The court administration has made the decision to allow headscarves in court in December, and had informed the Justice Ministry of that decision several times, but the Justice Ministry had preferred to keep the topic under wraps.
The decision is now about to be overruled by government. The two ruling parties - Danish People's Party and Social Democrats are unhappy with the court administration's decision that says there is no impediment that a court employee will wear a headscarf.
Prime Minister Anders Fogh Rasmussen has criticized the guidance earlier this week, and says that Danish judges shouldn't wear religious symbols. At the next coordination meeting, top ministers will discuss a proposal to study regulations against political and religious symbols in other countries.
The government heads put a lot of emphasis on including all religious and political symbols and not just Muslim symbols. Additionally, they will check if the regulations will hold only for judges or also for other people such as the prosecution, police and other governmental bodies.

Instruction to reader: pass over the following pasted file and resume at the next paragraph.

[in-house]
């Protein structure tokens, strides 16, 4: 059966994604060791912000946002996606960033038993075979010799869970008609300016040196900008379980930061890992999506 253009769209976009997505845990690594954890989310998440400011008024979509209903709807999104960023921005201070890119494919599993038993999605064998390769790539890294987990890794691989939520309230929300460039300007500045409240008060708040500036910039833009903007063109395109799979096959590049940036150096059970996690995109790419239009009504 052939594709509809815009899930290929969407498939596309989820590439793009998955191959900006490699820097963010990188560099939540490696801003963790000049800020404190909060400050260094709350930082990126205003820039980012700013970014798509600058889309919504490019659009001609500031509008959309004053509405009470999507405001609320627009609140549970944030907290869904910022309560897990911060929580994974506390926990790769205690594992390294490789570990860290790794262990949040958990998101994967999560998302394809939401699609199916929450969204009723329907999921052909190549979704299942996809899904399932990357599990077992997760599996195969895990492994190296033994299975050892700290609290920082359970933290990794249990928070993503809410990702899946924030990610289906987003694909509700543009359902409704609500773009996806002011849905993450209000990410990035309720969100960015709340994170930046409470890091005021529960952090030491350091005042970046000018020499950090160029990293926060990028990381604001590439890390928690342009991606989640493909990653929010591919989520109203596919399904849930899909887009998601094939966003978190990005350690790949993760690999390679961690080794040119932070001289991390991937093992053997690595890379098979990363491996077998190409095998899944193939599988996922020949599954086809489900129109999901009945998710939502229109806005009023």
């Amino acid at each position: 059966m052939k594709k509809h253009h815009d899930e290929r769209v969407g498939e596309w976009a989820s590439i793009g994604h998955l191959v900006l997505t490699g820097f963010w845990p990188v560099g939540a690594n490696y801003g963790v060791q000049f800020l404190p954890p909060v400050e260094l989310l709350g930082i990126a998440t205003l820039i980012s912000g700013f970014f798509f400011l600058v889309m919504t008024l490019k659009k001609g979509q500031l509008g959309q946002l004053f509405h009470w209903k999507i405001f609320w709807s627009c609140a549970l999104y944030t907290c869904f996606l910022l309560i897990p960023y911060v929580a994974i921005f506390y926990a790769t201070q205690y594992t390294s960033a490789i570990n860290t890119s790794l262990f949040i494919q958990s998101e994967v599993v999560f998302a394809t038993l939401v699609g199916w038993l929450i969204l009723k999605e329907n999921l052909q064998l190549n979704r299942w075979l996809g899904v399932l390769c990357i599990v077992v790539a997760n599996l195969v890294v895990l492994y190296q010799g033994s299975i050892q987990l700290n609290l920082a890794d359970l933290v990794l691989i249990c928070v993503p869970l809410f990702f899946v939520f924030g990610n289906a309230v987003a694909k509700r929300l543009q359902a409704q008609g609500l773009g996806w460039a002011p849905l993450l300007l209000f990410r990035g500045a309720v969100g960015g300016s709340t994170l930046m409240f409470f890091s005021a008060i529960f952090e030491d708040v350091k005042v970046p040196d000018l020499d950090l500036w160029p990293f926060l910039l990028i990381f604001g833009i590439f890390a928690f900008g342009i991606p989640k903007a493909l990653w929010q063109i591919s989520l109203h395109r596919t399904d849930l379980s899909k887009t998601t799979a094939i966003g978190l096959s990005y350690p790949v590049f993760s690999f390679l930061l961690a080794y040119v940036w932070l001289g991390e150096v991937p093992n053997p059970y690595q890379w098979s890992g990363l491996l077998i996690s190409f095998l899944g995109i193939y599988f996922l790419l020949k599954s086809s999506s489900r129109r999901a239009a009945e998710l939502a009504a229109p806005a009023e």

Torben Melchior, president of the Danish Supreme Court, had said in the past that he sees no problems with female judges wearing a headscarf or refusing to shake hands due to religious reasons. But according to Jyllands-posten not everybody on the supreme court agrees with his opinion. The issue had also been discussed by the judges association.
Karen Hækkerup of the Social Democrats says that religious or political symbols shouldn't stand between the citizens and the court system, and that's what some citizens will feel if the judge wears a headscarf, skullcap or turban. Judges do not function as private people but rather in their role as a judge, when they go into court.
Sources: Jyllands-posten, Ekstra Bladet (Danish)
See also: Denmark: Judges can be veiled